"So far, the materials Curiosity has analyzed are consistent with our initial ideas of the deposits in Gale Crater, recording a transition through time from a wet to dry environment," added David Bish of Indiana University in Bloomington, co-investigator on the CheMin experiment. "The ancient rocks, such as the conglomerates, suggest flowing water, while the minerals in the younger soil are consistent with limited interaction with water."
Indeed, MSL scientists know that Curiosity has landed in an ancient dry riverbed, providing us with a huge advantage in the pursuit of understanding the wet past of Mars and its potential for harboring habitats suitable for (past or present) microbial life.
Curiosity will now drop a sample of soil into another instrument - the Sample Analysis at Mars (SAM) instrument - to assess whether the dust and sand at Rocknest contain organic carbon-based compounds that may reveal the planet's potential for supplying the building blocks of life.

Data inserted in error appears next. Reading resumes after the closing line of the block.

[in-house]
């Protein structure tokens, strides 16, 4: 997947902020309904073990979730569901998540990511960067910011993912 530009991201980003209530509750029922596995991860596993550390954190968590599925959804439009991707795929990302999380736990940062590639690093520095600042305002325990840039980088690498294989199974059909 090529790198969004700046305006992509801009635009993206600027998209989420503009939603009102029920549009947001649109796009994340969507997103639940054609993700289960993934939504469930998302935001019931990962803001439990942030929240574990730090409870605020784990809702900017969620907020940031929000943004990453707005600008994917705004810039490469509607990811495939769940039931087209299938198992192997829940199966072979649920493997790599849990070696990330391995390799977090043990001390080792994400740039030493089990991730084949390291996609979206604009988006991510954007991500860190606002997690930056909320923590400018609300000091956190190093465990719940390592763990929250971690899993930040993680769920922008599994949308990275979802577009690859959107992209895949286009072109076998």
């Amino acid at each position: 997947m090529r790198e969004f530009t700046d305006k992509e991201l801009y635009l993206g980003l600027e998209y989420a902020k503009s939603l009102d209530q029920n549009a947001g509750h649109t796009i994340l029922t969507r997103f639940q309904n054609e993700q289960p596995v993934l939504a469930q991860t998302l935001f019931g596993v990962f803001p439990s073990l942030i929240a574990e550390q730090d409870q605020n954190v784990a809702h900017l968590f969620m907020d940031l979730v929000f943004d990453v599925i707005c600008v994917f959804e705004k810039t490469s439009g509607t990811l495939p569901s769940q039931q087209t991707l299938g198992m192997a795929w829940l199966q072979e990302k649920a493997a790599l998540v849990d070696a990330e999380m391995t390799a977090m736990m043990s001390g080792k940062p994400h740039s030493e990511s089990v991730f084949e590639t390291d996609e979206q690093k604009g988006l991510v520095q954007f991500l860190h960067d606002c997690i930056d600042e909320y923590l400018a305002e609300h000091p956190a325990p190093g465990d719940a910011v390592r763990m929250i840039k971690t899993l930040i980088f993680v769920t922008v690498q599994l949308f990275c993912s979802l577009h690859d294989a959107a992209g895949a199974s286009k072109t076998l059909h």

Source: JPL News
Image: The first analysis of X-ray diffraction on Martian soil by the Chemistry and Mineralogy (CheMin) experiment. The soil sample, taken from a wind-blown deposit within Gale Crater, where the rover landed, is similar to volcanic soils in Hawaii. Credit: NASA/JPL-Caltech/Ames